"They say they care about these vulnerable populations yet they're not passing a budget” 

On this edition of Illinois Rising, Dan Proft and Kristina Rasmussen, President and COO at the Illinois Policy Institute, talk with IL Comptroller Leslie Munger about possible delays in payments for 911 call centers, lottery etc., Rahm’s proposed 4% tax on Airbnb stays (and being required to track all rental guests), AFSCME’s latest antics and more.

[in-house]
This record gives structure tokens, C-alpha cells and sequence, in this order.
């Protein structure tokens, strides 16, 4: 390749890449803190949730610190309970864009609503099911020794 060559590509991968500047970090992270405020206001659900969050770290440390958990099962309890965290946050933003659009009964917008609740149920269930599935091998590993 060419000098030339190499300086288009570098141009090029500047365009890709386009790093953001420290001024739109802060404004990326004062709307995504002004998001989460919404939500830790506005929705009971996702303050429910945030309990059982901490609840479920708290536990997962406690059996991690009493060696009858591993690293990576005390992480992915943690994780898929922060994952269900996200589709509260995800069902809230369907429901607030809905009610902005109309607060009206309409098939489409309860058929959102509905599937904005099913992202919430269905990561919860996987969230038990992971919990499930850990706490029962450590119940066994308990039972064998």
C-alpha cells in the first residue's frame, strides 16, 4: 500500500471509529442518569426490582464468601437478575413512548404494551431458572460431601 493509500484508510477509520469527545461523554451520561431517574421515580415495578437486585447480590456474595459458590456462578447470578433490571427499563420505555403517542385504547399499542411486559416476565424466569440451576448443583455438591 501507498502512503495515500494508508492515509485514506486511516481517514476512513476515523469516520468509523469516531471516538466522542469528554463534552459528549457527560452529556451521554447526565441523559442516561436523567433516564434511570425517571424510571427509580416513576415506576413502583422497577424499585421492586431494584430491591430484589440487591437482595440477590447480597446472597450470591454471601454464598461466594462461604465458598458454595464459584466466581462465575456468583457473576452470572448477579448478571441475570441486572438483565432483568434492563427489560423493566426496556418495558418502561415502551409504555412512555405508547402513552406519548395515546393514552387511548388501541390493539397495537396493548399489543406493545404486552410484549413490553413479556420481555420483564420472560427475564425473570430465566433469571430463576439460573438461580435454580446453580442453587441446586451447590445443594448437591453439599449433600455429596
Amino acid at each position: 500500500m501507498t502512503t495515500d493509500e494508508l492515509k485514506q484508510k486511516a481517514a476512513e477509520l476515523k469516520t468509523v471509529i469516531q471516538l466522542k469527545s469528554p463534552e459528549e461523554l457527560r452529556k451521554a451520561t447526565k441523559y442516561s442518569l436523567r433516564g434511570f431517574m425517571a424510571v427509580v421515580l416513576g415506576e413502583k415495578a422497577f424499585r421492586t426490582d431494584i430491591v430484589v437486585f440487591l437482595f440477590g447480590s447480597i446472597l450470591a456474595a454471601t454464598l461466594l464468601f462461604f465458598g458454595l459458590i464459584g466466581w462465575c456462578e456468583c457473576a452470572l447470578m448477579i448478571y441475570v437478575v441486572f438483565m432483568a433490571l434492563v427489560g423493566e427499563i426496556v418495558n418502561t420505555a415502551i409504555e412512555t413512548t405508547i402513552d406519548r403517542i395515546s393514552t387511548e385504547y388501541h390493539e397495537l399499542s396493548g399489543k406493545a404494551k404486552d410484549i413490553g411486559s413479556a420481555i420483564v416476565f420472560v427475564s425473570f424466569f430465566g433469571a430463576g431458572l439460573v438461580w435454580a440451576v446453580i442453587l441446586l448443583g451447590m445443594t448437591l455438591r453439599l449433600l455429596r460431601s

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Dan Proft: Dan Proft back with Kristina Rasmussen, Executive Vice-President at the Illinois Policy Institute, on this edition of Illinois Rising; you can catch my act with Amy Jacobson as well, as you do on this show, Monday through Friday, 5am to 9pm… 5 am to 9 am – yeah, 9pm, that would be a long show – a four hour morning drive show with Amy Jacobson called Chicago’s Morning Answer, and Kristina, one of the issues that Governor Rauner has made part of his turnaround program is workers’ comp reform. If you’re not an employer, this is a bit of an esoteric issue. And so it’s been difficult to translate for the electorate, I think, but it turns out to be a real cost savings, a real way – without jeopardizing workers safety or compensating those workers who were hurt on the job - to reduce the cost of doing business in Illinois. Kristina Rasmussen: Absolutely. You walk onto any manufacturing floor in Illinois and you talk to management, and they’re trying to make this work and stop the jobs from fleeing to Indiana, or out of the country, and they say “We need workers’ comp reform, we need relief; we want to hire more people; we want to spend this money by giving out more jobs, not necessarily playing these overinflated costs that Illinois State Government has forced upon us”, and they’re crying out for a relief, and they have been for some years, and we’re just not seeing the change that they deserve out of Springfield. Dan Proft: And it’s one of these things where relief, lowering the costs of people doing business, would be a better way to go, perhaps, than subsidizing people to locate their jobs here. I mean, all you’re doing is essentially conceding that the cost of doing business in Illinois is too high, so we’re going to give you money to come here to locate your business, to grow jobs, but we would achieve the same thing without transferring money from somebody’s pocket to somebody else’s pocket if we just reduced the cost. Kristina Rasmussen: Absolutely, and instead of giving out crony deals that benefit a few companies who happen to have a good lobbyist and good connections, you could treat everyone fairly and make Illinois just a more generally well liked place to do business. Dan Proft: The fairness argument; yeah, that’s a good one. Zach Mottl, he’s the Chief Alignment Officer of Atlas Tool and Die Works in Lyons, there, in west-central Cook County, and he knows what it’s like to deal with the workers’ comp system in Illinois, because he runs a manufacturing company, and Zach joins us now. Zach, thanks so much for joining us, appreciate it. Zach Mottl: Well, thanks for having me, Dan, great to be here. Dan Proft: So just explain, from your first person account, what the impact of the current workers’ comp regime is in Illinois, and perhaps in comparison to other states to the extent that you can compare and contrast, and what some kind of reform that, again, protects the workers generally hurt on the job so that they’re made whole, but also made it a little bit more competitive to be here in Illinois, particularly as a manufacturer? Zach Mottl: Absolutely. From my perspective, as a manufacturer, the system, it’s not working here for anyone in Illinois. It’s a system that’s designed to protect injured workers and employers in a no-fault system, and really get injured workers treated properly and back to work quickly, especially in a costeffective manner. But what we have in Illinois is a system that has higher costs than surrounding states and much slower outcomes. So it’s not working for anyone. We’re not getting injured workers back on the job quickly, and what we are doing costs a lot more than it does in any other state around us. And so, as a manufacturer, we have to compete both locally, nationally and globally, and when we have costs that are three times higher than what our competitors in other states are paying for workers compensation, it really is a drag on our ability to grow and export more product from Illinois. Kristina Rasmussen: You mentioned three times higher; I have a steel manufacturer near where I live and he’s looked at the cost in Indiana, and if he moved his company across the state line, he could cut his costs by two thirds. It’s really quite incredible. Why is it that Illinois is so much higher? I mean, surely the money is going somewhere. Where is it going and why do we have such higher costs compared to everyone else? Zach Mottl: I think it’s a great question. There’s been a lot of finger-pointing around the issue as to who’s making all this money off of it, but I’ll tell you, I’ve talked to companies that self-ensure, and that means that they don’t have an insurance company; they pool their money and save it, and when they have a claim they pay it themselves, and some of these companies operate in multi-states. And what I’ve heard from these folks is that Illinois, our claims cost more, the system goes longer. You can’t get an injured worker back to work. It requires more treatment to get the same exact outcome as what happens in other states. So I think we have kind of a perverse system that’s been set up here in Illinois, that is incentivizing the wrong kind of thing. It’s incentivizing care that goes on longer and longer, and it’s not incentivizing getting the worker back to work quickly. To me, there’re a lot of players involved in the system here, but I think we really need to address – people all [loath? 00:05:12] to talk about it – but the causation standard, I don’t blame my injured workers for following the system through, because that’s what it’s set up to do. We have a system that is set up the wrong way, and we need to really look at the causation; because right now, an injury that happens at home and employee comes to work, if the workplace is 1% responsible, does anything to aggravate that injury, it’s a workers’ comp claim. That’s not the right way to have it here in Illinois. Dan Proft: One of the issues is the gaming of the system, and I would suggest not just the costs of it, but it probably doesn’t do too much to advance employee morale if you see your colleagues gaming the system and being compensated not to work effectively. We’ve heard stories – being seen your personal experience – not just about the “I play basketball on the weekend and I got hurt and then I went to work and I got hurt a little bit more or I just claimed that what happened playing basketball over the weekend actually happened on the job’ and then you’re embroiled in this back and forth in the workers’ comp system, or even going so far as people injuring themselves while they’re under the influence of illicit substances, or legal substances, but they shouldn’t be under them at work. That’s how wild and wacky the workers’ comp system is in Illinois. Zach Mottl: And it goes beyond that. We, in manufacturing, are certainly dealing with an aging workforce. You’ve heard about the skills gap and the shortage of manufacturing workers and skilled workers. We have workers that are working longer and getting older and staying on the job longer, and I am seeing things that are absolutely related to the aging process. They claimed their workers’ comp, because you come to work and your shoulder hurts you, it’s a part of the aging process, but your job aggravates it and it goes into a workers’ comp claim. And these soft-tissue claims, they just go on and on and on; they’re very nebulous, so it’s everything you’ve talked about, plus, our system is such a loose standard in Illinois. The workers aren’t wrong. They’re not gaming; they are following the law, but our law is set up so poorly in Illinois, it has actually no restriction for what it should be, for a health insurance claim versus a workers’ comp claim. Dan Proft: I guess a better way to put it is, are the politicians gaming the system? Zach Mottl: There you go. Somebody’s winning off of it, Dan, but it’s certainly not the employers and it’s certainly not the employees, the injured worker, either. They’re definitely not benefiting. Kristina Rasmussen: And of course, this is not only a manufacturing issue, right? The state government, local government also pays work comp on its employees. And so you have taxpayers paying for these inflated work comp claims, the insurance costs, so it does directly hit everybody in this state in some former fashion. But speaking of the laws down in Springfield, you know, work comp has finally gotten to a point where people on the left and right say, “Okay, we need to do something”, right? But the deal that was trying to be offered out of Springfield this spring was, “Okay, we’ll give you a little bit of a work comp reform in exchange for a massive tax increase on businesses in Illinois. From your perspective, Zach, does that sound like a good deal? A little bit of work comp reform in exchange for a massive tax hike? Zach Mottl: If they said a massive workers’ comp reform for a little tax hike, you might have my attention. Kristina Rasmussen: Done, deal! Zach Mottl: But I think they’ve got the cart in front of the horse here. I will say this, that for manufacturers, and again, you touched on the government, police, fire department, all of these people are paying workers’ comp. For me, in manufacturing, if we can get significant workers’ comp reform, if we really saw our rates go down, maybe not a third, but a half, I would be saving six figures a year. And I’m a small business. Those six figures are not going to go into my pocket. I’m going to buy another machine; I’m going to buy another employer. My company is growing right now, and so are a lot of other manufacturers. We are growing, we have opportunity, and we will create the jobs and the growth, but we need an environment that supports us, and when I can move 15 minutes over the border and realize these savings that can help me grow my company, I would be foolish not to do that. So we really need the people in Illinois. It’s not their issue, it’s not of our issue, it’s the state of Illinois’ issue. We need to move beyond the politics and focus on the solutions that are going to bring us the jobs and the growth that we need. Dan Proft: And for manufacturers, this isn’t just idle chat or an unserious threat. I assume you find colleagues in your sector that are moving 15 minutes across one of our Illinois borders to another state to reduce their costs of doing business and taking their jobs with them. Zach Mottl: All the time, and you know, it’s not that hard to do. I don’t want to do it. This is not my desire; I love being here; I love Illinois; I think it’s a great sate, but between property taxes and workers’ comp, there are some things that cost me six figures in a variety of areas to stay in Illinois. And again, as a small business owner, you scratch your head and you say, “Is that making sense?” And when times are tight, boy, a little cushion would go a long way, so I just think, I hope that politicians in Illinois will move beyond the politics and really get some solutions and not just window dressing. We need, in workers compensation, to really get at the causation, get at some of the costs, and there are a lot of good proposals out there. People know what the answers are. We just have to move beyond the politics. Dan Proft: Well, a boy can dream. Zach Mottl, Chief Alignment Officer of Atlas Tool and Die Works in scenic Lyons, Illinois. Zach, thanks so much for joining us, appreciate your time. Zach Mottl: Pleasure to be here, thank you.